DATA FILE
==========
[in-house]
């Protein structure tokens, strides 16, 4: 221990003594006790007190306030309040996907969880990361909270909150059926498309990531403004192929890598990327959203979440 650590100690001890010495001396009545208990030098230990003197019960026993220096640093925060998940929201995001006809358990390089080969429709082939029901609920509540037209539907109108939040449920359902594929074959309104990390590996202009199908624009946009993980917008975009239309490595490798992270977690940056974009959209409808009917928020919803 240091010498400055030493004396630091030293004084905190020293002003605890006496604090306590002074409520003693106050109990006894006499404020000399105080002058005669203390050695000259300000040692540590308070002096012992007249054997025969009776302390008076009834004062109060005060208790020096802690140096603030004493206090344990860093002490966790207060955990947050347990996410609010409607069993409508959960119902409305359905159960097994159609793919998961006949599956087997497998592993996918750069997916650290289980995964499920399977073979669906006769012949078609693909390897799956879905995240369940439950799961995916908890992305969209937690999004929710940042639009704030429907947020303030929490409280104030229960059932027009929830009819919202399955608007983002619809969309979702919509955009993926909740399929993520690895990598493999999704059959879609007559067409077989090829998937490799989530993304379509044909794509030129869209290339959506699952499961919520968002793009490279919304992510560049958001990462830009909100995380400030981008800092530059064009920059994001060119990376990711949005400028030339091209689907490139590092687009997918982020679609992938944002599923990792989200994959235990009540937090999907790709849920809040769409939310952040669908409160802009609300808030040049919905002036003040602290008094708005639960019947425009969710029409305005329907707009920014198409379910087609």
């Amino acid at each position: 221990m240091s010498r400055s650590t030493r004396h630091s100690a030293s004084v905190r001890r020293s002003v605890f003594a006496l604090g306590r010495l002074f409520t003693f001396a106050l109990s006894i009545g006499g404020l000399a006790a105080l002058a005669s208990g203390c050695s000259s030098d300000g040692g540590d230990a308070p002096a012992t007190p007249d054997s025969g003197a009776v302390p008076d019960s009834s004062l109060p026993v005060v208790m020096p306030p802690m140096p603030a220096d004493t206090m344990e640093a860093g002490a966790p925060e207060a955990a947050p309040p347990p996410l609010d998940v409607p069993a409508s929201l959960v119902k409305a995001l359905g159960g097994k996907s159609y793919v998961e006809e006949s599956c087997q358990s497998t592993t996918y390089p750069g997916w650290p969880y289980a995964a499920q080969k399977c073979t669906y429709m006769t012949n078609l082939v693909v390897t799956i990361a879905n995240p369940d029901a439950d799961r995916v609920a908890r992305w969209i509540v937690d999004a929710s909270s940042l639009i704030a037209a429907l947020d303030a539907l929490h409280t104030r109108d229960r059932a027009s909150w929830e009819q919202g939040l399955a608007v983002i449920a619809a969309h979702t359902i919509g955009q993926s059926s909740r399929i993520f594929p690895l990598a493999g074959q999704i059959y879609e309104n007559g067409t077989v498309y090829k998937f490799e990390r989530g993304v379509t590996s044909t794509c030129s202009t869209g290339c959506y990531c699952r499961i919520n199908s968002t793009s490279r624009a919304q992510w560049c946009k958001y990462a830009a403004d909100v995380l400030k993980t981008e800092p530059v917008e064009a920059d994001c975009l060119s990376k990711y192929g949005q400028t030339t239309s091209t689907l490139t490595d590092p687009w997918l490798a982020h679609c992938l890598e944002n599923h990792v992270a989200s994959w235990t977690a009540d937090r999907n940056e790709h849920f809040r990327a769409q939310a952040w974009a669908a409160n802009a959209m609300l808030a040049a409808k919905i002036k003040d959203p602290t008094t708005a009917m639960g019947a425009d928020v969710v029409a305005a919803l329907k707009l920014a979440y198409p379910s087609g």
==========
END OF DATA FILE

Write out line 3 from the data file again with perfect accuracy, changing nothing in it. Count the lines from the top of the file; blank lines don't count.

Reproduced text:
């Amino acid at each position: 221990m240091s010498r400055s650590t030493r004396h630091s100690a030293s004084v905190r001890r020293s002003v605890f003594a006496l604090g306590r010495l002074f409520t003693f001396a106050l109990s006894i009545g006499g404020l000399a006790a105080l002058a005669s208990g203390c050695s000259s030098d300000g040692g540590d230990a308070p002096a012992t007190p007249d054997s025969g003197a009776v302390p008076d019960s009834s004062l109060p026993v005060v208790m020096p306030p802690m140096p603030a220096d004493t206090m344990e640093a860093g002490a966790p925060e207060a955990a947050p309040p347990p996410l609010d998940v409607p069993a409508s929201l959960v119902k409305a995001l359905g159960g097994k996907s159609y793919v998961e006809e006949s599956c087997q358990s497998t592993t996918y390089p750069g997916w650290p969880y289980a995964a499920q080969k399977c073979t669906y429709m006769t012949n078609l082939v693909v390897t799956i990361a879905n995240p369940d029901a439950d799961r995916v609920a908890r992305w969209i509540v937690d999004a929710s909270s940042l639009i704030a037209a429907l947020d303030a539907l929490h409280t104030r109108d229960r059932a027009s909150w929830e009819q919202g939040l399955a608007v983002i449920a619809a969309h979702t359902i919509g955009q993926s059926s909740r399929i993520f594929p690895l990598a493999g074959q999704i059959y879609e309104n007559g067409t077989v498309y090829k998937f490799e990390r989530g993304v379509t590996s044909t794509c030129s202009t869209g290339c959506y990531c699952r499961i919520n199908s968002t793009s490279r624009a919304q992510w560049c946009k958001y990462a830009a403004d909100v995380l400030k993980t981008e800092p530059v917008e064009a920059d994001c975009l060119s990376k990711y192929g949005q400028t030339t239309s091209t689907l490139t490595d590092p687009w997918l490798a982020h679609c992938l890598e944002n599923h990792v992270a989200s994959w235990t977690a009540d937090r999907n940056e790709h849920f809040r990327a769409q939310a952040w974009a669908a409160n802009a959209m609300l808030a040049a409808k919905i002036k003040d959203p602290t008094t708005a009917m639960g019947a425009d928020v969710v029409a305005a919803l329907k707009l920014a979440y198409p379910s087609g």